Better Than Dope: Natural Highs

 Why does pleasure exist? It’s the carrot dangled by the body to get us to do the things we need in order to survive and prosper. It’s what helps us reach survival goals and reproduce. But experiencing and appreciating pleasure is also necessary for true happiness and contentment. We’re not ascetics, living our lives like monks in rigid self-discipline and abstention. That is, unless you’re actually a monk, in which case I don’t know why or how you’d be reading this. Our genes expect us to feel good, and not just do the tasks that feeling good compels us to do.  The good news is that it’s possible to ‘get high’ the natural, primal way, and I’m not talking shamans and ayahuasca. Our bodies can naturally achieve mind-blowing, consciousness-expanding levels of elation and euphoria.  In the 1950’s, animal studies by Olds and Milner showed that electrical stimulation to a rat’s pleasure center was more reinforcing than food or sex. In 1974, Hughes and Kosterlitz discovered endogenous morphine (endorphin) in a camel’s pituitary gland, proving that the brain produces its own internal opiates. We’re not rats or camels, but the findings were important. By uncovering two key sources of pleasure – dopamine and endorphin – we gained a deeper understanding of addiction.  The research also supported the idea that long before we humans discovered the euphoric effects of MDMA or the blissful sleep of morphine, our ancestors were already developing complex internal systems for regulating pain and managing mood. Drugs activate these receptors, tapping into systems that have already been doing their thing for eons, serving up relaxation and reducing pain when we need help the most.  As we continue to learn more about our bodies’ diverse toolkit of built-in relaxants, stimulants, and pain-killers, we can get better at turning on a natural high right when we need one, served up for free by the highly advanced manufacturing equipment in our own bones, brains, and muscles. So, exercise, fall in love, take a walk through nature, play music, go hang-gliding, eat some really spicy food… They’re all great ways to tune into that natural high.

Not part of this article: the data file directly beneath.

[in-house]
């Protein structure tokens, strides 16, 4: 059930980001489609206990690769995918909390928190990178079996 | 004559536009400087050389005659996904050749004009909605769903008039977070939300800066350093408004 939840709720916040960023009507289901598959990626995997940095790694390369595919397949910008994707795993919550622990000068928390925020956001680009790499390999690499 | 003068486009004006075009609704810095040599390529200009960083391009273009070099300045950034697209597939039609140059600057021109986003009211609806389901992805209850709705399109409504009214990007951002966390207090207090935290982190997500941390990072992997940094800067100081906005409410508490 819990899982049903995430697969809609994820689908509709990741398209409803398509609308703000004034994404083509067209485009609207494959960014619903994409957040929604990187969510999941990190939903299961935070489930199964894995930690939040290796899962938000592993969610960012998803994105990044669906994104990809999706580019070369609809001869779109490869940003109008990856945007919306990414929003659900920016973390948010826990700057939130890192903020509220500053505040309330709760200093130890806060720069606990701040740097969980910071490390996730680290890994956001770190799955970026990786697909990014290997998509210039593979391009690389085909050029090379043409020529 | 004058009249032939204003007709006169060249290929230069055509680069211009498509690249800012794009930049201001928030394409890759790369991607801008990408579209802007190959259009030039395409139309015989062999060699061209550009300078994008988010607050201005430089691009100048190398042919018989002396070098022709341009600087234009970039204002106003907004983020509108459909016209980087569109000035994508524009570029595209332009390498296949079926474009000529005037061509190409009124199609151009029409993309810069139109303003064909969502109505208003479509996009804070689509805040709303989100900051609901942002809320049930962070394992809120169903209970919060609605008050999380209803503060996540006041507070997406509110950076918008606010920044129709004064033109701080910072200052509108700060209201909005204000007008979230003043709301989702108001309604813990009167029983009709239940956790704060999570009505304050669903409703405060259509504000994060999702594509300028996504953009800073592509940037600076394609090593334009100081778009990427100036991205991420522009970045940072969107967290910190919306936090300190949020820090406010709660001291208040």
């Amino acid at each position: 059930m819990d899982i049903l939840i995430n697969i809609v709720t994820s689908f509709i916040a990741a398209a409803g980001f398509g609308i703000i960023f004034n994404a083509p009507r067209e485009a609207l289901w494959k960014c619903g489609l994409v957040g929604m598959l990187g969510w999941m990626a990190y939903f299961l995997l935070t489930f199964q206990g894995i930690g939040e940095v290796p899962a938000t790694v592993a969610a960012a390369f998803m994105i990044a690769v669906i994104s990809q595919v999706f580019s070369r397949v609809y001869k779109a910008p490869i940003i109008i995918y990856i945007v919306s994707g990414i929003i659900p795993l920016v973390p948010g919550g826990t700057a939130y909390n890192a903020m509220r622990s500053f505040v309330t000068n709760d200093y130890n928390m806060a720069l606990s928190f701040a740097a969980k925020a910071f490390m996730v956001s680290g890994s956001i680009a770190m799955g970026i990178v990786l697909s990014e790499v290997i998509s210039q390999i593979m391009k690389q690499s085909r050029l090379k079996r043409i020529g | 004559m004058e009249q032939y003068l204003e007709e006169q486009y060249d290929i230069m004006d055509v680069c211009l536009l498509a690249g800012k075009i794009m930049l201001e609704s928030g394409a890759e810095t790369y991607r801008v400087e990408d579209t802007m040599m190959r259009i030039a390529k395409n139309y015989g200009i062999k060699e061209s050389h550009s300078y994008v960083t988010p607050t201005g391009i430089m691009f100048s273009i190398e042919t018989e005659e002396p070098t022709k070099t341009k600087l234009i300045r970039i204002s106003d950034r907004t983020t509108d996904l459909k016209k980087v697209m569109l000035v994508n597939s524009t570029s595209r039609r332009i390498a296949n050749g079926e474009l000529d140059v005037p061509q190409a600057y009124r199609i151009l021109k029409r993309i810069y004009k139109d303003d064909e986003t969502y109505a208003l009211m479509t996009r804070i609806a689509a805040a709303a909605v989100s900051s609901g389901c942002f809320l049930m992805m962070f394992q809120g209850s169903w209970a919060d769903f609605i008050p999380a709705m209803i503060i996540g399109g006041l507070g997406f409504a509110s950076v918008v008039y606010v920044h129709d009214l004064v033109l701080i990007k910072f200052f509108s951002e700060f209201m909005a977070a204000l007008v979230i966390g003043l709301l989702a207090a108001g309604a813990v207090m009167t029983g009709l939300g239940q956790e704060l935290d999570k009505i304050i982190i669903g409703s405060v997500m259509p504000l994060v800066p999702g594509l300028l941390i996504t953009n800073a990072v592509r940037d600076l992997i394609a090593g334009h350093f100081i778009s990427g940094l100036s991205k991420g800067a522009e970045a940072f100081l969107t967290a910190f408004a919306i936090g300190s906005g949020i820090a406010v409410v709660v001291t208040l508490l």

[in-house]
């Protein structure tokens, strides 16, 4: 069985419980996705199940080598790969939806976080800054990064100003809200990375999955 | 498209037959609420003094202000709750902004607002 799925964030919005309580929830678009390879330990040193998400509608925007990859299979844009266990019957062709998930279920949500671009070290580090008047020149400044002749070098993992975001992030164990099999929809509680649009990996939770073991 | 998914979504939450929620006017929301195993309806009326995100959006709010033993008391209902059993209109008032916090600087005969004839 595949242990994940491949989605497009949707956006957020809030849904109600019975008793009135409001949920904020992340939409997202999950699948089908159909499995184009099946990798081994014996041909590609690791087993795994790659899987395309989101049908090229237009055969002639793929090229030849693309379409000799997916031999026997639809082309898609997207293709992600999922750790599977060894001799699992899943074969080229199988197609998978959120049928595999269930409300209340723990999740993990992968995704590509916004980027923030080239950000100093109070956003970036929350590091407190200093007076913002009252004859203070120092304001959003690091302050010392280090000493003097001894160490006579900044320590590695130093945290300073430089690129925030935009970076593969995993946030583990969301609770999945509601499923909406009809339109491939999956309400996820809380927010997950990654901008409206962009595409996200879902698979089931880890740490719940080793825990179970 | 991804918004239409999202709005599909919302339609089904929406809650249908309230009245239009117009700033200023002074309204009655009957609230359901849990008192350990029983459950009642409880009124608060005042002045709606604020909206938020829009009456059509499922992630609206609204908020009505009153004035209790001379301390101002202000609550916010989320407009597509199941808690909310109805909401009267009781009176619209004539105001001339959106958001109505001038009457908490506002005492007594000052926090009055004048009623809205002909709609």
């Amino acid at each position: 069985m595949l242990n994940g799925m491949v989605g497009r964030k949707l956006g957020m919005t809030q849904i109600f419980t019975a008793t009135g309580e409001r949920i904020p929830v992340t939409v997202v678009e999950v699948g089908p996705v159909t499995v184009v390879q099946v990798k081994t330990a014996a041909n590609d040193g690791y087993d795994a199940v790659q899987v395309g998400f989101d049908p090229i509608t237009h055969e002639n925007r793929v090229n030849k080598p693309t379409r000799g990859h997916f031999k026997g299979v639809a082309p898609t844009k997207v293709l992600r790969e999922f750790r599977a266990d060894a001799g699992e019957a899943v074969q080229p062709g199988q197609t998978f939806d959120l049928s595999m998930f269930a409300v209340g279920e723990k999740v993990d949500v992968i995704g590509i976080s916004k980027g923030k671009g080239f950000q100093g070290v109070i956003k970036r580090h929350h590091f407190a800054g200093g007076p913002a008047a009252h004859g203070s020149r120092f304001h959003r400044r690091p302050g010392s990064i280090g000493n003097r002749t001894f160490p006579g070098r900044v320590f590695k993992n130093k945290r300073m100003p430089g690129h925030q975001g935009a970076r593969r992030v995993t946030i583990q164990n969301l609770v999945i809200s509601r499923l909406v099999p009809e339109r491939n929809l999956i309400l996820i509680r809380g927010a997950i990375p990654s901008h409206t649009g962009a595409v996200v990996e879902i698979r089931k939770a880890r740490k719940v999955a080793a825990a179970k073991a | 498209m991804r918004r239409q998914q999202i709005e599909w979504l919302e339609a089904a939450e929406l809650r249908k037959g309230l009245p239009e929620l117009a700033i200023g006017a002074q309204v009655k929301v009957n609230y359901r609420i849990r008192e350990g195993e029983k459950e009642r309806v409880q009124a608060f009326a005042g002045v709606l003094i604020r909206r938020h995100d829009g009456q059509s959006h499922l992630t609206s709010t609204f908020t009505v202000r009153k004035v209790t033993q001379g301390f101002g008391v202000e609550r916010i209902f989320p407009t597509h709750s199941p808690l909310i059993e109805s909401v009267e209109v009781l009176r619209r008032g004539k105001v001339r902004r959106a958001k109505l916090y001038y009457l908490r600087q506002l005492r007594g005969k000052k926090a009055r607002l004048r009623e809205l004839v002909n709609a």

Why does pleasure exist? It’s the carrot dangled by the body to get us to do the things we need in order to survive and prosper. It’s what helps us reach survival goals and reproduce. But experiencing and appreciating pleasure is also necessary for true happiness and contentment. We’re not ascetics, living our lives like monks in rigid self-discipline and abstention. That is, unless you’re actually a monk, in which case I don’t know why or how you’d be reading this. Our genes expect us to feel good, and not just do the tasks that feeling good compels us to do.

The good news is that it’s possible to ‘get high’ the natural, primal way, and I’m not talking shamans and ayahuasca. Our bodies can naturally achieve mind-blowing, consciousness-expanding levels of elation and euphoria.

In the 1950’s, animal studies by Olds and Milner showed that electrical stimulation to a rat’s pleasure center was more reinforcing than food or sex. In 1974, Hughes and Kosterlitz discovered endogenous morphine (endorphin) in a camel’s pituitary gland, proving that the brain produces its own internal opiates. We’re not rats or camels, but the findings were important. By uncovering two key sources of pleasure – dopamine and endorphin – we gained a deeper understanding of addiction.

The research also supported the idea that long before we humans discovered the euphoric effects of MDMA or the blissful sleep of morphine, our ancestors were already developing complex internal systems for regulating pain and managing mood. Drugs activate these receptors, tapping into systems that have already been doing their thing for eons, serving up relaxation and reducing pain when we need help the most.

As we continue to learn more about our bodies’ diverse toolkit of built-in relaxants, stimulants, and pain-killers, we can get better at turning on a natural high right when we need one, served up for free by the highly advanced manufacturing equipment in our own bones, brains, and muscles. So, exercise, fall in love, take a walk through nature, play music, go hang-gliding, eat some really spicy food… They’re all great ways to tune into that natural high.